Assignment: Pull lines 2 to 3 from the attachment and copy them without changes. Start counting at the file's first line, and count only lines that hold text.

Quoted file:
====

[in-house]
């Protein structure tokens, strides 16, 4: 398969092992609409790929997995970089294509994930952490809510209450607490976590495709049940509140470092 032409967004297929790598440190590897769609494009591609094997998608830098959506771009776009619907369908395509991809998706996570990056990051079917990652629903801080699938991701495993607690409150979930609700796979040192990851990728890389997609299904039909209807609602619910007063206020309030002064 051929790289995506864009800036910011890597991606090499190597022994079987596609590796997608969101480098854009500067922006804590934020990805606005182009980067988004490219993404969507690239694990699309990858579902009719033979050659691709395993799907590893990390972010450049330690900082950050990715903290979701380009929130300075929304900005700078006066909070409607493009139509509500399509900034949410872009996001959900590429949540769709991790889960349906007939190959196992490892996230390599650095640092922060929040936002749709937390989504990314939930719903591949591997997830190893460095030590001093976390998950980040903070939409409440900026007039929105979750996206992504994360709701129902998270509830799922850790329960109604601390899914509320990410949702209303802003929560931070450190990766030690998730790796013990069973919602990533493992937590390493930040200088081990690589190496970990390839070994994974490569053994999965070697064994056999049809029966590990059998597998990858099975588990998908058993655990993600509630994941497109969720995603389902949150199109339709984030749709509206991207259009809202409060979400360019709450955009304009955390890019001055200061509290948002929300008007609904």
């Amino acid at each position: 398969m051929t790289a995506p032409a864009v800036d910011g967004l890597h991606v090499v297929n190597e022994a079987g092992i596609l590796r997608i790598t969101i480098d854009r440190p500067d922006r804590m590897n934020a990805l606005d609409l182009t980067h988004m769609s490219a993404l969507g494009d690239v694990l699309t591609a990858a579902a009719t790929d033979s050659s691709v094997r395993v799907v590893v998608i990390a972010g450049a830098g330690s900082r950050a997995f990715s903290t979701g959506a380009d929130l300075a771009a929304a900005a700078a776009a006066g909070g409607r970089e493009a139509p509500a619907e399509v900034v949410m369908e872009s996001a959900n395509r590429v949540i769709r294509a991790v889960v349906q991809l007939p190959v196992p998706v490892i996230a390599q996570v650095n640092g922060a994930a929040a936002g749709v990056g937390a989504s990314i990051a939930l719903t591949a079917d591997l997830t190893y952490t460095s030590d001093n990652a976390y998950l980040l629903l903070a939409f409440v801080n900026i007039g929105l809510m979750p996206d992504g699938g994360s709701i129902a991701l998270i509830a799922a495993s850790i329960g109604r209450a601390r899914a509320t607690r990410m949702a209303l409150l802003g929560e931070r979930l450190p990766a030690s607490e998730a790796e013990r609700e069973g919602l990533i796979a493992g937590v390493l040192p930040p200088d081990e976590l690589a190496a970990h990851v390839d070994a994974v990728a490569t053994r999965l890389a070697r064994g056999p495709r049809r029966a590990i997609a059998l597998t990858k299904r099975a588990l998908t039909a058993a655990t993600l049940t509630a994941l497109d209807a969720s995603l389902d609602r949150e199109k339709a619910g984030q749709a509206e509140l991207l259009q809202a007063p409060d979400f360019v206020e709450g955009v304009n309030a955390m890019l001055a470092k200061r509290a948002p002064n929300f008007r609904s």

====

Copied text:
């Protein structure tokens, strides 16, 4: 398969092992609409790929997995970089294509994930952490809510209450607490976590495709049940509140470092 032409967004297929790598440190590897769609494009591609094997998608830098959506771009776009619907369908395509991809998706996570990056990051079917990652629903801080699938991701495993607690409150979930609700796979040192990851990728890389997609299904039909209807609602619910007063206020309030002064 051929790289995506864009800036910011890597991606090499190597022994079987596609590796997608969101480098854009500067922006804590934020990805606005182009980067988004490219993404969507690239694990699309990858579902009719033979050659691709395993799907590893990390972010450049330690900082950050990715903290979701380009929130300075929304900005700078006066909070409607493009139509509500399509900034949410872009996001959900590429949540769709991790889960349906007939190959196992490892996230390599650095640092922060929040936002749709937390989504990314939930719903591949591997997830190893460095030590001093976390998950980040903070939409409440900026007039929105979750996206992504994360709701129902998270509830799922850790329960109604601390899914509320990410949702209303802003929560931070450190990766030690998730790796013990069973919602990533493992937590390493930040200088081990690589190496970990390839070994994974490569053994999965070697064994056999049809029966590990059998597998990858099975588990998908058993655990993600509630994941497109969720995603389902949150199109339709984030749709509206991207259009809202409060979400360019709450955009304009955390890019001055200061509290948002929300008007609904």
């Amino acid at each position: 398969m051929t790289a995506p032409a864009v800036d910011g967004l890597h991606v090499v297929n190597e022994a079987g092992i596609l590796r997608i790598t969101i480098d854009r440190p500067d922006r804590m590897n934020a990805l606005d609409l182009t980067h988004m769609s490219a993404l969507g494009d690239v694990l699309t591609a990858a579902a009719t790929d033979s050659s691709v094997r395993v799907v590893v998608i990390a972010g450049a830098g330690s900082r950050a997995f990715s903290t979701g959506a380009d929130l300075a771009a929304a900005a700078a776009a006066g909070g409607r970089e493009a139509p509500a619907e399509v900034v949410m369908e872009s996001a959900n395509r590429v949540i769709r294509a991790v889960v349906q991809l007939p190959v196992p998706v490892i996230a390599q996570v650095n640092g922060a994930a929040a936002g749709v990056g937390a989504s990314i990051a939930l719903t591949a079917d591997l997830t190893y952490t460095s030590d001093n990652a976390y998950l980040l629903l903070a939409f409440v801080n900026i007039g929105l809510m979750p996206d992504g699938g994360s709701i129902a991701l998270i509830a799922a495993s850790i329960g109604r209450a601390r899914a509320t607690r990410m949702a209303l409150l802003g929560e931070r979930l450190p990766a030690s607490e998730a790796e013990r609700e069973g919602l990533i796979a493992g937590v390493l040192p930040p200088d081990e976590l690589a190496a970990h990851v390839d070994a994974v990728a490569t053994r999965l890389a070697r064994g056999p495709r049809r029966a590990i997609a059998l597998t990858k299904r099975a588990l998908t039909a058993a655990t993600l049940t509630a994941l497109d209807a969720s995603l389902d609602r949150e199109k339709a619910g984030q749709a509206e509140l991207l259009q809202a007063p409060d979400f360019v206020e709450g955009v304009n309030a955390m890019l001055a470092k200061r509290a948002p002064n929300f008007r609904s």